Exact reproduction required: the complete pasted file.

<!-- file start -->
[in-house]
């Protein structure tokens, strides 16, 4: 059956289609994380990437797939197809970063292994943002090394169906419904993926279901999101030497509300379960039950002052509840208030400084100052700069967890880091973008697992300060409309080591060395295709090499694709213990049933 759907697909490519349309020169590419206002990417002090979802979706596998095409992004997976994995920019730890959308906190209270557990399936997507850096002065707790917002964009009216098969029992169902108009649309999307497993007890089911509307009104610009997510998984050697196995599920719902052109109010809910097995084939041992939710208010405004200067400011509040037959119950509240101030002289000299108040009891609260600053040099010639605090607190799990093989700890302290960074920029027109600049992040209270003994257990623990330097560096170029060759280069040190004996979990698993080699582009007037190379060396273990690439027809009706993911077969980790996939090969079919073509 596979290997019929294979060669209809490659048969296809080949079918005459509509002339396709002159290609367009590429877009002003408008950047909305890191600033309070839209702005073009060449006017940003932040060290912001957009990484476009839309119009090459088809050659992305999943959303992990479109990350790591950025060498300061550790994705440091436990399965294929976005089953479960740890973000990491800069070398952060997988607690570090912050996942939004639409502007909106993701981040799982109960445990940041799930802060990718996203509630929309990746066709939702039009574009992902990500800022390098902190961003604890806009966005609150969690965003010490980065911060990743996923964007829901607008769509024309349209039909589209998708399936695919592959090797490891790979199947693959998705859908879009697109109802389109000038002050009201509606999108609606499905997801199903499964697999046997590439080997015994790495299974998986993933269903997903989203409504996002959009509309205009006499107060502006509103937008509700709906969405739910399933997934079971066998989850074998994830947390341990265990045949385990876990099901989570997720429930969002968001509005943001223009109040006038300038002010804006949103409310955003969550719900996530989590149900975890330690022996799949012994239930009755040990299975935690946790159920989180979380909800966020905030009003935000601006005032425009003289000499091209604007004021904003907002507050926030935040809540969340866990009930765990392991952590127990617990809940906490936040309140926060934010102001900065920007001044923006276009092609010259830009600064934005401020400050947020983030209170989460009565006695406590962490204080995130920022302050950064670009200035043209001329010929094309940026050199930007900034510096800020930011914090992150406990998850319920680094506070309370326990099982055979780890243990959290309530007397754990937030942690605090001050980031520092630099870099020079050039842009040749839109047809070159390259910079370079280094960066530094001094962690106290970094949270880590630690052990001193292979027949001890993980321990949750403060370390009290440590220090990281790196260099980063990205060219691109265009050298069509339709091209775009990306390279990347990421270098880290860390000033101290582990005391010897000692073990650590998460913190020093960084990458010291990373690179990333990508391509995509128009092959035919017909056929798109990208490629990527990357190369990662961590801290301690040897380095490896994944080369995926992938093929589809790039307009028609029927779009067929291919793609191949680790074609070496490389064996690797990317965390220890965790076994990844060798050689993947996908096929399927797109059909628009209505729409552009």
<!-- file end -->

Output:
[in-house]
């Protein structure tokens, strides 16, 4: 059956289609994380990437797939197809970063292994943002090394169906419904993926279901999101030497509300379960039950002052509840208030400084100052700069967890880091973008697992300060409309080591060395295709090499694709213990049933 759907697909490519349309020169590419206002990417002090979802979706596998095409992004997976994995920019730890959308906190209270557990399936997507850096002065707790917002964009009216098969029992169902108009649309999307497993007890089911509307009104610009997510998984050697196995599920719902052109109010809910097995084939041992939710208010405004200067400011509040037959119950509240101030002289000299108040009891609260600053040099010639605090607190799990093989700890302290960074920029027109600049992040209270003994257990623990330097560096170029060759280069040190004996979990698993080699582009007037190379060396273990690439027809009706993911077969980790996939090969079919073509 596979290997019929294979060669209809490659048969296809080949079918005459509509002339396709002159290609367009590429877009002003408008950047909305890191600033309070839209702005073009060449006017940003932040060290912001957009990484476009839309119009090459088809050659992305999943959303992990479109990350790591950025060498300061550790994705440091436990399965294929976005089953479960740890973000990491800069070398952060997988607690570090912050996942939004639409502007909106993701981040799982109960445990940041799930802060990718996203509630929309990746066709939702039009574009992902990500800022390098902190961003604890806009966005609150969690965003010490980065911060990743996923964007829901607008769509024309349209039909589209998708399936695919592959090797490891790979199947693959998705859908879009697109109802389109000038002050009201509606999108609606499905997801199903499964697999046997590439080997015994790495299974998986993933269903997903989203409504996002959009509309205009006499107060502006509103937008509700709906969405739910399933997934079971066998989850074998994830947390341990265990045949385990876990099901989570997720429930969002968001509005943001223009109040006038300038002010804006949103409310955003969550719900996530989590149900975890330690022996799949012994239930009755040990299975935690946790159920989180979380909800966020905030009003935000601006005032425009003289000499091209604007004021904003907002507050926030935040809540969340866990009930765990392991952590127990617990809940906490936040309140926060934010102001900065920007001044923006276009092609010259830009600064934005401020400050947020983030209170989460009565006695406590962490204080995130920022302050950064670009200035043209001329010929094309940026050199930007900034510096800020930011914090992150406990998850319920680094506070309370326990099982055979780890243990959290309530007397754990937030942690605090001050980031520092630099870099020079050039842009040749839109047809070159390259910079370079280094960066530094001094962690106290970094949270880590630690052990001193292979027949001890993980321990949750403060370390009290440590220090990281790196260099980063990205060219691109265009050298069509339709091209775009990306390279990347990421270098880290860390000033101290582990005391010897000692073990650590998460913190020093960084990458010291990373690179990333990508391509995509128009092959035919017909056929798109990208490629990527990357190369990662961590801290301690040897380095490896994944080369995926992938093929589809790039307009028609029927779009067929291919793609191949680790074609070496490389064996690797990317965390220890965790076994990844060798050689993947996908096929399927797109059909628009209505729409552009």